Earpieces give the singer a detailed information regarding his or her performance. They make him/her hear both the song and the orchestra. They enable the singer to constantly hear his/her song regardless of his or her physical movement on the stage. This is unlike the stage monitors that usually provide the bandâs and the singerâs voice based on their distance from the speaker. With stage monitors, the sounds usually vary especially if the singer is moving all over the stage.
When a singer has the earpieces on, he gets to choose what he wants to hear. For instance if he wants to hear himself sing or even hear the lyrics, he can. The earpieces help in drowning out the background sounds like the noises made by the crowd or even those from the band. In fact on average, the earpieces can help the singer reduce the background noise by up to 30 decibels. This can extremely help the singer during the performance.
Usually, the earpieces are tailor- made to perfectly fit the singer. They also come in different styles and colors and therefore the singer can pick the one that suits his/her outfit on the stage.
The most important benefit of having the earpieces on is that, they help the singer in eliminating or reducing the echoes. In an auditorium specifically built for concerts, sounds usually radiate through the entire building when the singer is performing. The audience really enjoy the music that echoes back to the stage however, the singer can easily get confused with such echoes. Note that, by the time the echo reaches the stage, it will be one or two seconds off from what the singer is singing at that moment.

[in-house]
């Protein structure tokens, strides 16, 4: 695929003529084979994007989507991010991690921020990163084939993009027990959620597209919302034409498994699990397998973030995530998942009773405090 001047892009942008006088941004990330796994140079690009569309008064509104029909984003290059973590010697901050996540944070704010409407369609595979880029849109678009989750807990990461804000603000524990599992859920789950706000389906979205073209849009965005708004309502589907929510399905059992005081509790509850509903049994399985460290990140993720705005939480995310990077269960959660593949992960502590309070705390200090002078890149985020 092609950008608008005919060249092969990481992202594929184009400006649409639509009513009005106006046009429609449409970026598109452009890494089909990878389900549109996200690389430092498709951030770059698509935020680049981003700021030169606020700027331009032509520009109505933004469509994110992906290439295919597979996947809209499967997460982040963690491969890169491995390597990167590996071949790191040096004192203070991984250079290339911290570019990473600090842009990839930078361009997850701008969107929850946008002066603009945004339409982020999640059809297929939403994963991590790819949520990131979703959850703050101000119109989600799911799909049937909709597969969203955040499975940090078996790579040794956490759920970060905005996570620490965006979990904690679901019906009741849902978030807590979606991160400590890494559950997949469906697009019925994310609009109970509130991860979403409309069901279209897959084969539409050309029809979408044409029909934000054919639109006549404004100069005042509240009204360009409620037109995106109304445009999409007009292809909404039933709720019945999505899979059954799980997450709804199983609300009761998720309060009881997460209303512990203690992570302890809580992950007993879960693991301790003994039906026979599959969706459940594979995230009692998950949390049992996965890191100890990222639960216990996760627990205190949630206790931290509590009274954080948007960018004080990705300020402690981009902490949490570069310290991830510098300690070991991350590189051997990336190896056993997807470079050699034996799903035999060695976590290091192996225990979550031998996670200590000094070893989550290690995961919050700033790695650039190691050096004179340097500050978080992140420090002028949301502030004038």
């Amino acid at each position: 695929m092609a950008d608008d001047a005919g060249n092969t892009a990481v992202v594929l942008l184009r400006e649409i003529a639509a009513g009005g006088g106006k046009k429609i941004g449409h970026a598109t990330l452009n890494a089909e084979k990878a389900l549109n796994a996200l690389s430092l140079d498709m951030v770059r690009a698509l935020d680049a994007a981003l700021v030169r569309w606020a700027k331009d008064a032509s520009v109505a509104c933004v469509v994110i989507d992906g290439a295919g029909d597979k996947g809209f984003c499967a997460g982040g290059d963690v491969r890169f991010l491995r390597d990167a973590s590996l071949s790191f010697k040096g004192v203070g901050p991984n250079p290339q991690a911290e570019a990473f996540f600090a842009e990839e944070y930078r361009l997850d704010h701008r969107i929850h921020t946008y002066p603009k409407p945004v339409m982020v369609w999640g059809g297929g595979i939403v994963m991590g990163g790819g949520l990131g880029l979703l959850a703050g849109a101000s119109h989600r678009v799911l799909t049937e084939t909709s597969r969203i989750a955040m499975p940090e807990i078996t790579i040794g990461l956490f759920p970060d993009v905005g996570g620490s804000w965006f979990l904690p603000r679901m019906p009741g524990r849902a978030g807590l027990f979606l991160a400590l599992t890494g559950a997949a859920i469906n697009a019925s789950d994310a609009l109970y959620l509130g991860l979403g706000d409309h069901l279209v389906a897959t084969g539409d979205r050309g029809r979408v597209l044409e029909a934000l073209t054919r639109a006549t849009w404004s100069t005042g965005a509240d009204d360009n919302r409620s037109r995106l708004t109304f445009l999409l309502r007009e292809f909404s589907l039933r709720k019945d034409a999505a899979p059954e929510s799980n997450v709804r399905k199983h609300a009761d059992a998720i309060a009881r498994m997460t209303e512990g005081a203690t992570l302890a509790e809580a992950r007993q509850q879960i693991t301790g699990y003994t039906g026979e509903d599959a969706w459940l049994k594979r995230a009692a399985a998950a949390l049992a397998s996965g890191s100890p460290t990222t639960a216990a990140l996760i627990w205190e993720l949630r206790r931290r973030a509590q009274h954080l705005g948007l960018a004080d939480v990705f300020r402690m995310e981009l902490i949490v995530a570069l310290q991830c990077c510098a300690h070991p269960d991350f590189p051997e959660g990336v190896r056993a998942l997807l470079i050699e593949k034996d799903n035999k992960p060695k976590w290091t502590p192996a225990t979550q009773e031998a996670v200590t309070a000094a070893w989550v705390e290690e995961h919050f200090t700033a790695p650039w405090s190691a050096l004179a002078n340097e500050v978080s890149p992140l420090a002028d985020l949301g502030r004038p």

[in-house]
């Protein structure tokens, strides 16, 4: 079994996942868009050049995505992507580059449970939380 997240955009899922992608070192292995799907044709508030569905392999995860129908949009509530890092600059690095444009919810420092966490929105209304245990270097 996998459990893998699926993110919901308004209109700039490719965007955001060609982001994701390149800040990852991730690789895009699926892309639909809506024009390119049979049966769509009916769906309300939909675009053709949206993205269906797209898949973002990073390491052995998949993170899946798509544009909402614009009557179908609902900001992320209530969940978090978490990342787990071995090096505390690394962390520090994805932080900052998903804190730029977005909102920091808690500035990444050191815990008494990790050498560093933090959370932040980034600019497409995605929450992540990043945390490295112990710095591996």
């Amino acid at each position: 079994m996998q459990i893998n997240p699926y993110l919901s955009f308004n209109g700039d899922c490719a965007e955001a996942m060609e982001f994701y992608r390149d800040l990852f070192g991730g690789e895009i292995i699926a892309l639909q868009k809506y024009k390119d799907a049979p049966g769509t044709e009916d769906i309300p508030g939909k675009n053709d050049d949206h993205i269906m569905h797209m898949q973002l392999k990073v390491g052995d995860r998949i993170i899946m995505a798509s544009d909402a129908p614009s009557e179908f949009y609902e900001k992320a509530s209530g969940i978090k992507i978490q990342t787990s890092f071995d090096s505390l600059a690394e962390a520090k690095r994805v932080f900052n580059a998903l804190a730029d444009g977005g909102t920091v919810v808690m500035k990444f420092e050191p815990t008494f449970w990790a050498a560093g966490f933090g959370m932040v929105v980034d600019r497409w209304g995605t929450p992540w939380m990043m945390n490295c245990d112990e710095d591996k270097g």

Earpieces also help in blocking the sounds that are coming from the band. The instruments are extremely loud especially those that use electric amplifiers. This noise can make it really hard for the singer to hear himself or herself sing.
The earpieces give the singer the sound feedback and therefore he/she is able to hear everything that is in the song. This makes it easier for him/her to keep on with his or her performance.
Sometimes, you may notice that some garage bands who work in small areas are not using earpieces. The members of such bands usually monitor one another while performing to ensure that they keep up and stay in tune during the performance. However in large crowds of say a 100000 people (i.e. in huge stadiums), one will definitely need earpieces otherwise he/she may not hear anything and may even end up with off key sounds.
Back in December the UK government decided on who and what will drive the new generation of emergency service communications. The ESN (Emergency Services Network) was the result of months of tendering and negotiations. So they decided that EE would manage the network and Motorola would provide the hardware. This article is about the first wave of communication devices that Motorola are planning to use with the ESN.
New innovative solution combines body-worn video camera, radio speaker and microphone with cloud-based data storage and management to create a complete digital evidence management system
At Critical Communications World 2016 (May 31 to June 2 in Amsterdam), Motorola Solutions announces a new combination of body-worn video camera, radio speaker and microphone, along with new, cloud-based, digital evidence management software, which is able to collaborate with TETRA digital two-way radios. The new âSmart Interfaceâ (Si) Si500 Video Speaker Microphone (VSM) is reducing the number of devices that weigh down public safety officers in the field today, while CommandCentral Vault digital evidence management software is providing unparalleled efficiency that saves time and resources.